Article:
Last night was a prime example. Shortly after coming online, a new signature popped into my overview. Since this could mean anything from a connecting wormhole (with corresponding active pilots) to a simple gas site, I was already in my scanning ship and launched probes to scan it down. It turned out to be a wormhole which I warped to hoping to catch sight of whoever opened it. Turns out, that was me. We had what we call a wandering static to a class 2 wormhole. Now I was the one creating signatures in another system so I quickly jumped through to see what activity I would find. Turns out, it was just me again. But I was in luck. This class 2 had a class 3 static and I have been enjoying working in class 3 wormholes recently. Once again, I began to scan.
After resolving signatures, I was left with 4 wormholes, including ours leading to the class 3, high-sec, and low-sec. Unfortunately, the class 3 was at end of life already and wobbling badly but being early in the evening, I would have an opportunity to check out its replacement so I popped in to see what the current system was. With a null static and only two combat sites, this EOL hole wasn't what I was looking for so I checked out the high-sec connection (for some corpmates who were looking for paths to market) and then loitered on that hole. I recognized the system being one jump off my former high-sec corporations home territory. I knew it was a dead end system and fairly frequently visited by scanners so I thought that maybe someone would pop in and be content for us.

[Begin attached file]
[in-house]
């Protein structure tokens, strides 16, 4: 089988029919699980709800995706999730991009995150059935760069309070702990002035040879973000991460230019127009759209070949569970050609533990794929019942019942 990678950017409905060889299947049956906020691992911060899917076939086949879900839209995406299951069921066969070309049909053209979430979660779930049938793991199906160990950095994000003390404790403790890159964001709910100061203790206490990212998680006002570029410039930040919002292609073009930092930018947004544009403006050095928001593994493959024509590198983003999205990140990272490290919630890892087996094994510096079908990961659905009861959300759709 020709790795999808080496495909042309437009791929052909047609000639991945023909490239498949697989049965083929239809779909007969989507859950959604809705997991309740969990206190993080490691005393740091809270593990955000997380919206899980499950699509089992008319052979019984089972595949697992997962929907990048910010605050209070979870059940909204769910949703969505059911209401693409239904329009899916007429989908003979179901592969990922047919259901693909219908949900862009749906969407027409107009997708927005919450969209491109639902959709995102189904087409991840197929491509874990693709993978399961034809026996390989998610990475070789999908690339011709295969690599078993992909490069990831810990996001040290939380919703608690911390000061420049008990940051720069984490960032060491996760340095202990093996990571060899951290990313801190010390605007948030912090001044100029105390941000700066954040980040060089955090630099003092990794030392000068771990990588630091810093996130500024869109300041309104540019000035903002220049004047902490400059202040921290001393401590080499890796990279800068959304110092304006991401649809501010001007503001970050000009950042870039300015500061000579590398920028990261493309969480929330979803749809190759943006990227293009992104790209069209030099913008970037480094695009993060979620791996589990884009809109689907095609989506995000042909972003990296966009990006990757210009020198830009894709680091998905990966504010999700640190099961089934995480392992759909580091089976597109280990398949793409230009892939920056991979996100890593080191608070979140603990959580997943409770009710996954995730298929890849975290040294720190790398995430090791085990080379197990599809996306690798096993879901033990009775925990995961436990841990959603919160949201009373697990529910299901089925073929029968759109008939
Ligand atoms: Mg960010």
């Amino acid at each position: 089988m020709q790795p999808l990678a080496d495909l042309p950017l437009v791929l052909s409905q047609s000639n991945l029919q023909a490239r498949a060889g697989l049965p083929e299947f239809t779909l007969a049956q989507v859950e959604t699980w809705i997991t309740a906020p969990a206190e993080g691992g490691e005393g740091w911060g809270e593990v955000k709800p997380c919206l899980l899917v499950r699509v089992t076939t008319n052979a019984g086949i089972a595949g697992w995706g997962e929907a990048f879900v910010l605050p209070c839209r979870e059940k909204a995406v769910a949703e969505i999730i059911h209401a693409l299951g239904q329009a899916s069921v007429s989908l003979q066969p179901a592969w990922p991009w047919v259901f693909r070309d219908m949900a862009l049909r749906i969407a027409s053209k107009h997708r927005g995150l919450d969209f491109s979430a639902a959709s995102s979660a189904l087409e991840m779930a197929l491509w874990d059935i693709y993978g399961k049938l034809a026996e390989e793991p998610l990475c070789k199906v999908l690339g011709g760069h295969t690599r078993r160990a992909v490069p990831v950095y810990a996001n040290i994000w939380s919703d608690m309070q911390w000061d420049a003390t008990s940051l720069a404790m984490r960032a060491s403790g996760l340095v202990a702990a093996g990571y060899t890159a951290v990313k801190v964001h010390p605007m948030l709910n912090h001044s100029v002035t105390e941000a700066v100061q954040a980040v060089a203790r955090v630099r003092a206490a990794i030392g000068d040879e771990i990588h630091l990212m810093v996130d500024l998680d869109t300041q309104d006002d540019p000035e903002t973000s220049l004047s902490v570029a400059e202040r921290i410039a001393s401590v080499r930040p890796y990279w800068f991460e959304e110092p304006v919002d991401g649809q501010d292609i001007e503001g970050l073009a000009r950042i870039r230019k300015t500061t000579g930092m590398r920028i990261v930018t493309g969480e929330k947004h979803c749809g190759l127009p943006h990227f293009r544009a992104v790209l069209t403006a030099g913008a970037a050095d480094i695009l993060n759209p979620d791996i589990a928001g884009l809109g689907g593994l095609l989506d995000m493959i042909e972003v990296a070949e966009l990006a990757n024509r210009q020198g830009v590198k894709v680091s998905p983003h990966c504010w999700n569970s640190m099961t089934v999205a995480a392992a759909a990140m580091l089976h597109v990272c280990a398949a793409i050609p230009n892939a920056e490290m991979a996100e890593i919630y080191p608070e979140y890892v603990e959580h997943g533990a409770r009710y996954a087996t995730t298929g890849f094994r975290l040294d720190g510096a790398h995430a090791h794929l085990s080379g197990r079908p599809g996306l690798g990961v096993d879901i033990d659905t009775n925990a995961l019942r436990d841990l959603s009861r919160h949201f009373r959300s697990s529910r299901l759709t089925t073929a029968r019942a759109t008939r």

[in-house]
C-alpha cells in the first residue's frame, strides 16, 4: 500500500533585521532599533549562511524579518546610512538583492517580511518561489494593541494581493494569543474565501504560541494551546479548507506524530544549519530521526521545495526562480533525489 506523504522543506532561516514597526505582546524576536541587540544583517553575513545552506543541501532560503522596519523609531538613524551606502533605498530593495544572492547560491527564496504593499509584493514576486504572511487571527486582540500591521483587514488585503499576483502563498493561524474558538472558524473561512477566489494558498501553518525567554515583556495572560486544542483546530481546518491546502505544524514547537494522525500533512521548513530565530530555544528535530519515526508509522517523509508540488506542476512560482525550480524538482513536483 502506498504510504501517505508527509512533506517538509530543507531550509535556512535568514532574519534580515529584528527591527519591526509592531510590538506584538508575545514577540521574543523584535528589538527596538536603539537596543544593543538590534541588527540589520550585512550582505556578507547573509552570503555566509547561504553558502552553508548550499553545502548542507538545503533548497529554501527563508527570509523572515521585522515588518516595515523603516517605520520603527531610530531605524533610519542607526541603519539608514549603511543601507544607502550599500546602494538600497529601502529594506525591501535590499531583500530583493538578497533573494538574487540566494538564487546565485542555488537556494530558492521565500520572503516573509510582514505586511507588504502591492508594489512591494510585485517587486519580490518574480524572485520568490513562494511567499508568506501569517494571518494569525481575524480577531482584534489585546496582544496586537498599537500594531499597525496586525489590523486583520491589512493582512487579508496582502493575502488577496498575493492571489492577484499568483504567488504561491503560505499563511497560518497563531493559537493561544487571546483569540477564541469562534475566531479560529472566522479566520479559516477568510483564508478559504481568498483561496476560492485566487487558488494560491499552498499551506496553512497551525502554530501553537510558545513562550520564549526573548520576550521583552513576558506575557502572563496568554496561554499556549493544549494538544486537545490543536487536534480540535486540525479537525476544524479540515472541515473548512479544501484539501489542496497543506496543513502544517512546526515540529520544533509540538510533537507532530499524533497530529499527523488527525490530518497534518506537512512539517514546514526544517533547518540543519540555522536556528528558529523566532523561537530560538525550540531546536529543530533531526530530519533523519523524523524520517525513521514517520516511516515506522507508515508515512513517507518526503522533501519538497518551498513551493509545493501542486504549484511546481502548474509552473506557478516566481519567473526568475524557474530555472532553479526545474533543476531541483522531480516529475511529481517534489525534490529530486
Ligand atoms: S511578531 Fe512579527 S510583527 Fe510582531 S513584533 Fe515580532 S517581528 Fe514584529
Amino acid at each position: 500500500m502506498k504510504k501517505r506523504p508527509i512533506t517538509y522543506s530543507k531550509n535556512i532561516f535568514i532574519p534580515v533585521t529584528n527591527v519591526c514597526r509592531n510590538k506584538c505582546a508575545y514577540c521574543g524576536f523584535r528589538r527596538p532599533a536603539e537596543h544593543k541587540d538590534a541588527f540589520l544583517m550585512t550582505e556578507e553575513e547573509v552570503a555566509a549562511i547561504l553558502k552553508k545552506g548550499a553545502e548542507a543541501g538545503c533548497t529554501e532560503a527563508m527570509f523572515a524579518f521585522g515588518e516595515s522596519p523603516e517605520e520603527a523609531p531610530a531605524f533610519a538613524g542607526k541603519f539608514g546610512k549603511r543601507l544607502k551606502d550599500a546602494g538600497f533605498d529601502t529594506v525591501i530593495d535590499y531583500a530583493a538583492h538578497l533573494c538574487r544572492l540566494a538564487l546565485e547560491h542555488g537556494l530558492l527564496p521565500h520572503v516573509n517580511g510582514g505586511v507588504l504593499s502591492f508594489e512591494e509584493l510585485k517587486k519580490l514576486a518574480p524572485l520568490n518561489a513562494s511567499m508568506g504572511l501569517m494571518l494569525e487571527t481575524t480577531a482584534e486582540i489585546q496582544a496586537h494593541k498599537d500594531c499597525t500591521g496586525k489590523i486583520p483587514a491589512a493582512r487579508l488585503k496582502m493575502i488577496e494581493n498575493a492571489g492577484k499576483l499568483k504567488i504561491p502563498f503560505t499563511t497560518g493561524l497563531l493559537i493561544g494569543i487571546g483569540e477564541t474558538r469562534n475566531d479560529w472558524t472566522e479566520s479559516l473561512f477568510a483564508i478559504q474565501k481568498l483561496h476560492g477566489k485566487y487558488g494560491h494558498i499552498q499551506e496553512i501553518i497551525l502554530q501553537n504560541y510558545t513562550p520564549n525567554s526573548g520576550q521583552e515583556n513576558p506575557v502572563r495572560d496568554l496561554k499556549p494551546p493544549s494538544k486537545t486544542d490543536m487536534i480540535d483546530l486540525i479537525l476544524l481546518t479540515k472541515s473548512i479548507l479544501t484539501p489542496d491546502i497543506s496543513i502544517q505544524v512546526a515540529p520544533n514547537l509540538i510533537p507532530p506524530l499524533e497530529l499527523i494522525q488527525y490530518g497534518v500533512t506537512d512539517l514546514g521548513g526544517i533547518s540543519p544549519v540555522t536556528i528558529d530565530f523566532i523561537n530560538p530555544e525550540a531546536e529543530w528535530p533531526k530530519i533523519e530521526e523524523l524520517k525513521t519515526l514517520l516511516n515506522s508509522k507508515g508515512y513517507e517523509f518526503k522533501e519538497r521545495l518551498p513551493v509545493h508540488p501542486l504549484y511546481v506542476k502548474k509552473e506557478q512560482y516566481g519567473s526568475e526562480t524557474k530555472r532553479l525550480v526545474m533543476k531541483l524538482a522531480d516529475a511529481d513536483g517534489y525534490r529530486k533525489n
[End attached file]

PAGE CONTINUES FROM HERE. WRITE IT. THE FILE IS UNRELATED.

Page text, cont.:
It wasn't too long before I noticed an Imicus on the hole. I had been up and down from the keyboard and hadn't noticed him arrive. He quickly left so I didn't think much of it until he returned not too long after in a Brutix. With only one combat site in the hole, I figured I knew where he warped off to and proceeded there cloaked. He wasn't where I expected and after a short time, I dscanned him at the high-sec exit and he left again so I returned to my perch. A wormhole crackle and now our Brutix friend is joined by a Myrmidon. Combat site, I think and warp again only to find they, again, are not where I would expect. Apparently my crystal ball is broken so I dscan around and find them at an ore site. Odd, but ok. I warp there and observe. They have already cleared the sleepers and have collected them with an MTU. They goof around with them for a while and do some very strange maneuvers which end up with the Brutix 100km from the sleepers and slowboating to them. The myrmidon leaves and to my surprise is replaced with a Retriever who starts to chew into some Arkanor. All this while I am keeping my corp channel updated and people are starting to smell blood in the water. A Retriever 100km off a Brutix is a nice target. One of the guys online is literally less than an hour in the corp and the other is my co-founder. As we are talking warp in points, I see an Orca on dscan. Now *my* mouth is watering. That is a juicy target which I expect to stay on the high-sec hole and I'm wondering if we can bump it off when it suddenly drops out of warp next to the Retriever. Jackpot! Now the race is on. We are quickly getting what we can. New bro is going to occupy the Brutix in his Ishtar while my co-founder and I will tackle with Legion and Astero (on my alt) while my main keeps watch in his cloaky Helios.